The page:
“What’s worse is that Battleship is not so bad that it’s entertaining,” says FSR’s Cole Abaius in a 4.12 review. “It never crosses that threshold, content to simply be bad and to somehow make Pearl Harbor and Transformers look like they were directed by a Rhodes Scholar that can bench 550.
“It’s unimaginable that the man who wrote the outstanding pilot to Friday Night Lights” — i.e., Battleship director Peter Berg — “would get within ten feet of this garbage, but there’s his name, right there under the words ‘From Hasbro, the company that brought you Transformers.”
It’s become almost common for film critics to express open-mouthed astonishment at the level of badness in a given film, or in a string of films. The critic gets up from his or her seat and goes to the window and opens it and shouts “aaahh!” And then says to no one in particular, “I thought I knew what it was for films to be superb and good and mediocre and bad and terrible. I thought I knew the relative meaning of these terms! But this…this film has leap-frogged over awful. It goes beyond comical, beyond ludicrous, beyond numbness. It is madness itself. It has caused me sacrifice an aspect of my own sanity.”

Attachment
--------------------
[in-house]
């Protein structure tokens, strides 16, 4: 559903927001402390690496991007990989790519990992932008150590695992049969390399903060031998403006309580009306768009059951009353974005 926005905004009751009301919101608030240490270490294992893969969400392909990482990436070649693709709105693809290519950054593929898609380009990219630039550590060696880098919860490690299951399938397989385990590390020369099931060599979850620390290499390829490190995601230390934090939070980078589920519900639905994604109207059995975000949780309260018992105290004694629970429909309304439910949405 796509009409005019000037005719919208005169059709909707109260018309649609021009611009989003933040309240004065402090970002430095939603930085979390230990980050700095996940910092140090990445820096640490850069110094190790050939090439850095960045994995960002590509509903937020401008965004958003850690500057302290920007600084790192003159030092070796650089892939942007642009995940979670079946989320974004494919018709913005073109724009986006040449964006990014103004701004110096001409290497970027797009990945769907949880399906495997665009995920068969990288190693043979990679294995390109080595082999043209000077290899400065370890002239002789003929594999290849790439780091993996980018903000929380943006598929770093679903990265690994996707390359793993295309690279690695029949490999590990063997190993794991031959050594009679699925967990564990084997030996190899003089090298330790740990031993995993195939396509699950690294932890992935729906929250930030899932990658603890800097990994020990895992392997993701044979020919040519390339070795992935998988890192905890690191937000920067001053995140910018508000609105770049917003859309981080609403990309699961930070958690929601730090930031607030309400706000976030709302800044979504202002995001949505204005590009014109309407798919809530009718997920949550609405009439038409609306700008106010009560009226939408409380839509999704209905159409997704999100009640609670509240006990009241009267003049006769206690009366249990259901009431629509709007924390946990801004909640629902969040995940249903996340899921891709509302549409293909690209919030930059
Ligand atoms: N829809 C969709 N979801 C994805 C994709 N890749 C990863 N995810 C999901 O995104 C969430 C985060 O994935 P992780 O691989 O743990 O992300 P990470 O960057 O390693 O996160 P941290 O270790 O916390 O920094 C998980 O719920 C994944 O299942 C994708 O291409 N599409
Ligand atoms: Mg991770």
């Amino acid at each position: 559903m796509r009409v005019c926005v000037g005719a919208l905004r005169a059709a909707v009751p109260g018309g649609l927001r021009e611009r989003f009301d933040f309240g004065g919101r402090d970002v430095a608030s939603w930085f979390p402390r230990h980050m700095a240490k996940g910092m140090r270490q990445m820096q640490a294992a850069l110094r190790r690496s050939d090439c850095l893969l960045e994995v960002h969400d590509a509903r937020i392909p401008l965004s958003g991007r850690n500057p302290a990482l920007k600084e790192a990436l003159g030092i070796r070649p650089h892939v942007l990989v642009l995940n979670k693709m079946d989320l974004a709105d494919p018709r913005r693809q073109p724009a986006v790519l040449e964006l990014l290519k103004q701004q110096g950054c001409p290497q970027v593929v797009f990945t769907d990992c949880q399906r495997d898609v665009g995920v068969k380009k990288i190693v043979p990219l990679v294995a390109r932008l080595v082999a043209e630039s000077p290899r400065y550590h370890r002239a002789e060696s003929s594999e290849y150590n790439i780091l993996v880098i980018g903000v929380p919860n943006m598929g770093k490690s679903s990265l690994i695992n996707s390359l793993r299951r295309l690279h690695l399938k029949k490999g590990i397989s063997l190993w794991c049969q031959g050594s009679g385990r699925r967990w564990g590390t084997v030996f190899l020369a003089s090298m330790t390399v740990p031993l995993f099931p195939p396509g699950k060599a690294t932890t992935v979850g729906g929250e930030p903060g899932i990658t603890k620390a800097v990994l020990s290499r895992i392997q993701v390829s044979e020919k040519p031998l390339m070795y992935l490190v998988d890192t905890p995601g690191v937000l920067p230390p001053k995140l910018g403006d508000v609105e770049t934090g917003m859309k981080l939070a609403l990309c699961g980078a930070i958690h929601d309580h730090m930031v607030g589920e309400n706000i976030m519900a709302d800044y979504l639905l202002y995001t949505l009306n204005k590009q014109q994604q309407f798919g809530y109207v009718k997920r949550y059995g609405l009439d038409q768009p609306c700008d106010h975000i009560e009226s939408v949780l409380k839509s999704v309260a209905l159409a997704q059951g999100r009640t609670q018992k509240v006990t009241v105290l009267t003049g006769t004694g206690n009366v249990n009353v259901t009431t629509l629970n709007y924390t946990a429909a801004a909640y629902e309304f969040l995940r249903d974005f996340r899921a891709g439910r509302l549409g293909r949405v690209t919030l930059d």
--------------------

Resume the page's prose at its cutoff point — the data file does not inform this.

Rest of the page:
I remember reading an Andrew Sarris lament in one of his Village Voice reviews from the early ’80s: “The bottom has fallen out of badness in movies.” But the lack of art or craft or even competency that Sarris was alluding to became a kind of norm for people in the ’80s, and a new norm was semi-established. But then the bottom fell out of that standard, generationally-speaking or perspective-wise or what-have-you, and then a bit more and a bit more. And now we’re down to even lower forms of video-game crap like Battleship, and once you realize or accept that not just film culture but culture itself is devolving and dumbing-down and downswirling on a constant basis, you ask yourself “how can it get any worse?” And then it does. This is our pain, our trial, our gloom. The syndrome is not going to turn around and repair itself.